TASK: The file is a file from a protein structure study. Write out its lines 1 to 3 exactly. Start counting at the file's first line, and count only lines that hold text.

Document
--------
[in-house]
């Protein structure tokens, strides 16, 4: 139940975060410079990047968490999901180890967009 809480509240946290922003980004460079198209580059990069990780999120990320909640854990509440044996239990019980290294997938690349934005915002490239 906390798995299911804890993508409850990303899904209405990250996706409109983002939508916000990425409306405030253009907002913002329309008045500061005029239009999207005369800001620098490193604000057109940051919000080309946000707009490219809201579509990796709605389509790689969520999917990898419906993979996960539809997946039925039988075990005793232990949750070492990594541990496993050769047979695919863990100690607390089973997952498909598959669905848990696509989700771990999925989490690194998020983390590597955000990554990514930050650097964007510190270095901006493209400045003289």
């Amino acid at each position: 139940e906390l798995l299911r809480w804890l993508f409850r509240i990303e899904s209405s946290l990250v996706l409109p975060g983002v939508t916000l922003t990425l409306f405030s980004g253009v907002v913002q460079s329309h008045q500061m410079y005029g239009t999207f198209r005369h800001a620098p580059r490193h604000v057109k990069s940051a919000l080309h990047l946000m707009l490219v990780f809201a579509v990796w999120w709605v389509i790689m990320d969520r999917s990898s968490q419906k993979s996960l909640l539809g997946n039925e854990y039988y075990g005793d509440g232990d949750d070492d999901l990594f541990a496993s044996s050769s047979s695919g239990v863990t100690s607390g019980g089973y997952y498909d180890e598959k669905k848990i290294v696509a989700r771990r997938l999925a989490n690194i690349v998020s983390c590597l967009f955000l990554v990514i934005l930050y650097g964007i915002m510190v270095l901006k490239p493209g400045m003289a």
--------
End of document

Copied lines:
[in-house]
């Protein structure tokens, strides 16, 4: 139940975060410079990047968490999901180890967009 809480509240946290922003980004460079198209580059990069990780999120990320909640854990509440044996239990019980290294997938690349934005915002490239 906390798995299911804890993508409850990303899904209405990250996706409109983002939508916000990425409306405030253009907002913002329309008045500061005029239009999207005369800001620098490193604000057109940051919000080309946000707009490219809201579509990796709605389509790689969520999917990898419906993979996960539809997946039925039988075990005793232990949750070492990594541990496993050769047979695919863990100690607390089973997952498909598959669905848990696509989700771990999925989490690194998020983390590597955000990554990514930050650097964007510190270095901006493209400045003289």
């Amino acid at each position: 139940e906390l798995l299911r809480w804890l993508f409850r509240i990303e899904s209405s946290l990250v996706l409109p975060g983002v939508t916000l922003t990425l409306f405030s980004g253009v907002v913002q460079s329309h008045q500061m410079y005029g239009t999207f198209r005369h800001a620098p580059r490193h604000v057109k990069s940051a919000l080309h990047l946000m707009l490219v990780f809201a579509v990796w999120w709605v389509i790689m990320d969520r999917s990898s968490q419906k993979s996960l909640l539809g997946n039925e854990y039988y075990g005793d509440g232990d949750d070492d999901l990594f541990a496993s044996s050769s047979s695919g239990v863990t100690s607390g019980g089973y997952y498909d180890e598959k669905k848990i290294v696509a989700r771990r997938l999925a989490n690194i690349v998020s983390c590597l967009f955000l990554v990514i934005l930050y650097g964007i915002m510190v270095l901006k490239p493209g400045m003289a």